We especially loved the Tail box. Though why do they have a lock on it?
We don’t remember what this does exactly but it’s quite pretty. (Christa says: I think this is where the first run of distillate from the column still goes before it goes into the doubler.)
Once the tour was finished we got to do a tasting of their Yellow label, their regular small batch and their regular single barrel, all quite different and tasty. Our guide swears by the current small batch, which is bursting with red fruit.
In the gift shop, we saw that they had a few bottles of the 2013 Limited Edition single barrel left. Not being shy, we quickly grabbed two for good measure. And boy are we glad we did, as it is pretty spectacular.
We’ve been acquiring the Four Roses single barrel Limited Editions for a few years now, so we thought we’ve give them a comparison taste test to see how they differed over the years.
2011 Single Barrel Limited Edition (12 yr OBSQ, 54.6%)
- Nose: Vanilla, sugar, sweet corn, subtle floral notes, ripe pear.
- Palate: Fair bit of oak, though not unpleasant. On the hot side. Wood sugars on the front, then vanilla, caramel and leather on the mid-palate along with some faintly medicinal (in a good way :)) notes like botrytized wine. Spicy rye and some pear fruitiness on the finish.
2012 Single Barrel Limited Edition (12 yr OESK, 55.6%)
- Nose: Red fruit, almonds, molasses, under current of orris root (almost like a gin).
- Palate: A lot smoother than the 2011 with less oak. Red fruit and almonds to start. Barrel notes, almond skins, and some anise on the mid-palate. A little mint towards the end, then a fairly dry finish.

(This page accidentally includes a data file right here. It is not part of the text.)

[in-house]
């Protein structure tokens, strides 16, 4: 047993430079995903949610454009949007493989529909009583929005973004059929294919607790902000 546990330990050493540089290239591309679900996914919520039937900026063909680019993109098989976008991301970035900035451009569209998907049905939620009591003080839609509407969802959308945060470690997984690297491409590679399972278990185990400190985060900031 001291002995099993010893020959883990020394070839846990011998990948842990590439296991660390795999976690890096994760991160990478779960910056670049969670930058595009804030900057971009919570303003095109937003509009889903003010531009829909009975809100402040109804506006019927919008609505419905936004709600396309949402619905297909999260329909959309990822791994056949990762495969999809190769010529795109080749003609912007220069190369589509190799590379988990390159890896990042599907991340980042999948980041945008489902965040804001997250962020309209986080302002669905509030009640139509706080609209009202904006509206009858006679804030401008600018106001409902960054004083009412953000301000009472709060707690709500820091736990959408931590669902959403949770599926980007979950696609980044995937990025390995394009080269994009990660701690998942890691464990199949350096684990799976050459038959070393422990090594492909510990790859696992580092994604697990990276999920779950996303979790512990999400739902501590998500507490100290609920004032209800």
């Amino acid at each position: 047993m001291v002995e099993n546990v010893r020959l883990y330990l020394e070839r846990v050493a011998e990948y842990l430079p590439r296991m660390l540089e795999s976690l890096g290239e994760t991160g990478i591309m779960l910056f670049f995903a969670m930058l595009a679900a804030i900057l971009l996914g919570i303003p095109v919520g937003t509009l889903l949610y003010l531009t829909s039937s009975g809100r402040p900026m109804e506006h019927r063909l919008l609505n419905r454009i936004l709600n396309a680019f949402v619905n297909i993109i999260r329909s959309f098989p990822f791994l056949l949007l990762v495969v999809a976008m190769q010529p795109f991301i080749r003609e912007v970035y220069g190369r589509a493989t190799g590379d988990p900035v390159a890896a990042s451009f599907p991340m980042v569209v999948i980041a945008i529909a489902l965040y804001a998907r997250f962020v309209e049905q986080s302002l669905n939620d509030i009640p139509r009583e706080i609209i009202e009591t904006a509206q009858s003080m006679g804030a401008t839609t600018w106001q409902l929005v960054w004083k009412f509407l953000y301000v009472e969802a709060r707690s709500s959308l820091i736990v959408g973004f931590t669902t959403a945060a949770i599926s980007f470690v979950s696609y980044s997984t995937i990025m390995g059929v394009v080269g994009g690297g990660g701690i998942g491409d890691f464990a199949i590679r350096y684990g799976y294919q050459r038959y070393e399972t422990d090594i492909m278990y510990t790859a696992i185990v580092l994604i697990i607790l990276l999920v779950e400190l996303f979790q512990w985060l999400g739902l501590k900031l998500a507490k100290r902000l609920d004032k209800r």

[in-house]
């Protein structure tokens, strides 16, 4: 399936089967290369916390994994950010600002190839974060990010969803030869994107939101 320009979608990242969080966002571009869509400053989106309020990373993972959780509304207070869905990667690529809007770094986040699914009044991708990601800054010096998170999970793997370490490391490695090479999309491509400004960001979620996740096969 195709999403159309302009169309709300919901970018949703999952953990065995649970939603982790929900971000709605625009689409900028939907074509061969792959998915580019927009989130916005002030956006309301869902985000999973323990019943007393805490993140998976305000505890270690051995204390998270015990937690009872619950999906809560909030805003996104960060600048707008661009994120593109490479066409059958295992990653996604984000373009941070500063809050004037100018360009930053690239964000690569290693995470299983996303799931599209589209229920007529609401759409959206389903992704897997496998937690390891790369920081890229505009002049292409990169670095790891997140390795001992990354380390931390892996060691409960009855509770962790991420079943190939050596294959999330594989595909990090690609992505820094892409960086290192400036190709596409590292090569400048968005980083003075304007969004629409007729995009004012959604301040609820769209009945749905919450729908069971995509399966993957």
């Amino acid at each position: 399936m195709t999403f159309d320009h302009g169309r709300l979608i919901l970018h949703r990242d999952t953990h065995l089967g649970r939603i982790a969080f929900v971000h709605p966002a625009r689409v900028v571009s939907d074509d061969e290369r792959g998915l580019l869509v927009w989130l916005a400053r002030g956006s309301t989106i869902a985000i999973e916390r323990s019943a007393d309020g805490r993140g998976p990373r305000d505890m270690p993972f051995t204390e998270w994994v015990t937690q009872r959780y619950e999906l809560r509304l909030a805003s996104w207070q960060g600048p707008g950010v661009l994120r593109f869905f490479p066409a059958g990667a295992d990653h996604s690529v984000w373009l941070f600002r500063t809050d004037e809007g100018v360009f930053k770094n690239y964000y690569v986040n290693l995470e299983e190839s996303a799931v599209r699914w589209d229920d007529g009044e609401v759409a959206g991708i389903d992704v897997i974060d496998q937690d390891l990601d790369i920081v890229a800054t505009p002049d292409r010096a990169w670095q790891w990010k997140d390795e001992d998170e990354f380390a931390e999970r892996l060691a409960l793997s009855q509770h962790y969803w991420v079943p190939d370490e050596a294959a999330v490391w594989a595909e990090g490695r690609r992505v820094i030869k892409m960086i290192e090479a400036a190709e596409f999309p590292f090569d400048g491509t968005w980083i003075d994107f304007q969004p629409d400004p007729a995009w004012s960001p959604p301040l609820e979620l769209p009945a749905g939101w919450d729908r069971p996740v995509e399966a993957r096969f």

2013 Single Barrel Limited Edition (13 yr OBSK, 57.7%)
- Nose: Toffee, chocolate, latte, some stone fruit. More subdued than the other two. Very faint orris root notes again.
- Palate: Oooo that’s good! Very smooth. Black cherry and roses to open. Pie spices and sweet creamy candy notes on the mid-palate. Very long, gentle, spicy finish.
These three bourbons are quite different. The 2011 and 2013 share the same mash bill but different yeasts, while the 2012 and 2013 have different mash bills but the same yeast. Then of course there’s how long they are aged and where they were stored in the barrel house. In any case, it is fun to compare and contrast them. We both prefer the 2013 a tiny bit over the other two (it was bottled in honor of their 125th anniversary), but that’s a matter of taste, and they’re all quite delicious in their own way.
Over all a great start to a very fun trip. We highly recommend doing your own bourbon tour and visiting Four Roses. It’s very much worth the effort. Our only disappointment: not getting the try their Premium brand that’s exclusively shipped to Japan. Perhaps a sake/schochu trip to Japan is in order.
We hope you enjoyed your virtual Four Roses tour. Join us over the next few weeks as we talk about visiting Willetts and some of the other distilleries, and recount other goodies we picked up along the way.